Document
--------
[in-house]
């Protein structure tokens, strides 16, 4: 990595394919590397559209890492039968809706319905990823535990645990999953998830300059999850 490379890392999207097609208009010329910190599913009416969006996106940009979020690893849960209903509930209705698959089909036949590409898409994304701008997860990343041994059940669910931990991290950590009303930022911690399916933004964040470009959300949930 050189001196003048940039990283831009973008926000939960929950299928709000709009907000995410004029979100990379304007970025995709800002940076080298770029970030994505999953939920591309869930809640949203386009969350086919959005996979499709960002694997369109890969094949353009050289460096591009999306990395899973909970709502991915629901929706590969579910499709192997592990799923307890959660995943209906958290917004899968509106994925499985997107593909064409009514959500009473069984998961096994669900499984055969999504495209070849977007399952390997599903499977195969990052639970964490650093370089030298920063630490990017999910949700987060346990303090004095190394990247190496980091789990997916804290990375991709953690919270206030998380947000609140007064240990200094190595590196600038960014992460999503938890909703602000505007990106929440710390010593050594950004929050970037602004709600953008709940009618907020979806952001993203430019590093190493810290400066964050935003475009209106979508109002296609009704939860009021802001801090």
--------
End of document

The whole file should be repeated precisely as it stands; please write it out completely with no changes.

[in-house]
């Protein structure tokens, strides 16, 4: 990595394919590397559209890492039968809706319905990823535990645990999953998830300059999850 490379890392999207097609208009010329910190599913009416969006996106940009979020690893849960209903509930209705698959089909036949590409898409994304701008997860990343041994059940669910931990991290950590009303930022911690399916933004964040470009959300949930 050189001196003048940039990283831009973008926000939960929950299928709000709009907000995410004029979100990379304007970025995709800002940076080298770029970030994505999953939920591309869930809640949203386009969350086919959005996979499709960002694997369109890969094949353009050289460096591009999306990395899973909970709502991915629901929706590969579910499709192997592990799923307890959660995943209906958290917004899968509106994925499985997107593909064409009514959500009473069984998961096994669900499984055969999504495209070849977007399952390997599903499977195969990052639970964490650093370089030298920063630490990017999910949700987060346990303090004095190394990247190496980091789990997916804290990375991709953690919270206030998380947000609140007064240990200094190595590196600038960014992460999503938890909703602000505007990106929440710390010593050594950004929050970037602004709600953008709940009618907020979806952001993203430019590093190493810290400066964050935003475009209106979508109002296609009704939860009021802001801090």